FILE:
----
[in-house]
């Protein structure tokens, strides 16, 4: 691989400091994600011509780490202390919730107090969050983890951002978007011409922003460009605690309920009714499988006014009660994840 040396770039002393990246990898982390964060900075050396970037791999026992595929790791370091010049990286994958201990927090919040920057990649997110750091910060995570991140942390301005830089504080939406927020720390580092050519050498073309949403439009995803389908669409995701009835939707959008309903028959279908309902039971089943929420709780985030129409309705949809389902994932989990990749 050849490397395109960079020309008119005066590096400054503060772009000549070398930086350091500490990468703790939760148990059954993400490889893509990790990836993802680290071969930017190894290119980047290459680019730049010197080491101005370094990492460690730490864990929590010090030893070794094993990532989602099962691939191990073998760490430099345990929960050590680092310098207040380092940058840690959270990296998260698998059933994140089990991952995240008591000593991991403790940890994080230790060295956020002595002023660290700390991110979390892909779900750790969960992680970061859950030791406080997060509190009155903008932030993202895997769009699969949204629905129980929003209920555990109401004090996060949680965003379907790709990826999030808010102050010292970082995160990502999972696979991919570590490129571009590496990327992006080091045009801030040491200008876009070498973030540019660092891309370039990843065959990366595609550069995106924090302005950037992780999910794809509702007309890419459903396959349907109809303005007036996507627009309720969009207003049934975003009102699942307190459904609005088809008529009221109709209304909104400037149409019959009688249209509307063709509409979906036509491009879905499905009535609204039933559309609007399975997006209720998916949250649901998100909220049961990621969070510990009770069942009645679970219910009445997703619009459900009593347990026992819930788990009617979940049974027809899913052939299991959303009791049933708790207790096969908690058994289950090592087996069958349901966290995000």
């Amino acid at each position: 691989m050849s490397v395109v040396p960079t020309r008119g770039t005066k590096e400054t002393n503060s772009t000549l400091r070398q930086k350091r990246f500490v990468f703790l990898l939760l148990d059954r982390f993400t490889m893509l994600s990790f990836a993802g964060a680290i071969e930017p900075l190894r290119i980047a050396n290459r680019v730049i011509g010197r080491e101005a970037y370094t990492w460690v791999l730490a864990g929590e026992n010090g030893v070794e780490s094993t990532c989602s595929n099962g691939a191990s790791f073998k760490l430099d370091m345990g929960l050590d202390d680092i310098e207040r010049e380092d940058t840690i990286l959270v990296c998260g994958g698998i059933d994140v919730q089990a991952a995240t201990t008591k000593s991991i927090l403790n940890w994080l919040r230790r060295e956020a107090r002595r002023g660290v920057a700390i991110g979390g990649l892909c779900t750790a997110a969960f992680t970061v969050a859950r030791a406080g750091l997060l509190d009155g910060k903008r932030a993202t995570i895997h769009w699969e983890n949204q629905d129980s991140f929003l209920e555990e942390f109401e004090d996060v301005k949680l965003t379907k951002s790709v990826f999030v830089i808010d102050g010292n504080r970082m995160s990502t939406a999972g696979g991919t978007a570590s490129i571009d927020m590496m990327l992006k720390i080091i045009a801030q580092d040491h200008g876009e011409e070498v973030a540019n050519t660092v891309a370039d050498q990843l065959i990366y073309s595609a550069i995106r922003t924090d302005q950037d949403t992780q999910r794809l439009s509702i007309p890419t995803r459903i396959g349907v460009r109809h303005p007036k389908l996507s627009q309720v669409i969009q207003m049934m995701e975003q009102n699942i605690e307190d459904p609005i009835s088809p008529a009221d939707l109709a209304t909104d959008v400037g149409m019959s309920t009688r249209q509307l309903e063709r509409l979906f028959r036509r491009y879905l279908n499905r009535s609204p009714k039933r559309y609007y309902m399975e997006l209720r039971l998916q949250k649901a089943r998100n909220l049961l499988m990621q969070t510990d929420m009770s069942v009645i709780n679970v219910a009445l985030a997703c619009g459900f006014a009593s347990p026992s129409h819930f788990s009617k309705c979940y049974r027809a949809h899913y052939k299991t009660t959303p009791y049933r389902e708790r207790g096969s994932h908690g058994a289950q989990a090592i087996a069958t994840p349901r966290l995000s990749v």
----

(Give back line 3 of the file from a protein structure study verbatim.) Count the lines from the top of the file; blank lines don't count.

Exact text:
């Amino acid at each position: 691989m050849s490397v395109v040396p960079t020309r008119g770039t005066k590096e400054t002393n503060s772009t000549l400091r070398q930086k350091r990246f500490v990468f703790l990898l939760l148990d059954r982390f993400t490889m893509l994600s990790f990836a993802g964060a680290i071969e930017p900075l190894r290119i980047a050396n290459r680019v730049i011509g010197r080491e101005a970037y370094t990492w460690v791999l730490a864990g929590e026992n010090g030893v070794e780490s094993t990532c989602s595929n099962g691939a191990s790791f073998k760490l430099d370091m345990g929960l050590d202390d680092i310098e207040r010049e380092d940058t840690i990286l959270v990296c998260g994958g698998i059933d994140v919730q089990a991952a995240t201990t008591k000593s991991i927090l403790n940890w994080l919040r230790r060295e956020a107090r002595r002023g660290v920057a700390i991110g979390g990649l892909c779900t750790a997110a969960f992680t970061v969050a859950r030791a406080g750091l997060l509190d009155g910060k903008r932030a993202t995570i895997h769009w699969e983890n949204q629905d129980s991140f929003l209920e555990e942390f109401e004090d996060v301005k949680l965003t379907k951002s790709v990826f999030v830089i808010d102050g010292n504080r970082m995160s990502t939406a999972g696979g991919t978007a570590s490129i571009d927020m590496m990327l992006k720390i080091i045009a801030q580092d040491h200008g876009e011409e070498v973030a540019n050519t660092v891309a370039d050498q990843l065959i990366y073309s595609a550069i995106r922003t924090d302005q950037d949403t992780q999910r794809l439009s509702i007309p890419t995803r459903i396959g349907v460009r109809h303005p007036k389908l996507s627009q309720v669409i969009q207003m049934m995701e975003q009102n699942i605690e307190d459904p609005i009835s088809p008529a009221d939707l109709a209304t909104d959008v400037g149409m019959s309920t009688r249209q509307l309903e063709r509409l979906f028959r036509r491009y879905l279908n499905r009535s609204p009714k039933r559309y609007y309902m399975e997006l209720r039971l998916q949250k649901a089943r998100n909220l049961l499988m990621q969070t510990d929420m009770s069942v009645i709780n679970v219910a009445l985030a997703c619009g459900f006014a009593s347990p026992s129409h819930f788990s009617k309705c979940y049974r027809a949809h899913y052939k299991t009660t959303p009791y049933r389902e708790r207790g096969s994932h908690g058994a289950q989990a090592i087996a069958t994840p349901r966290l995000s990749v």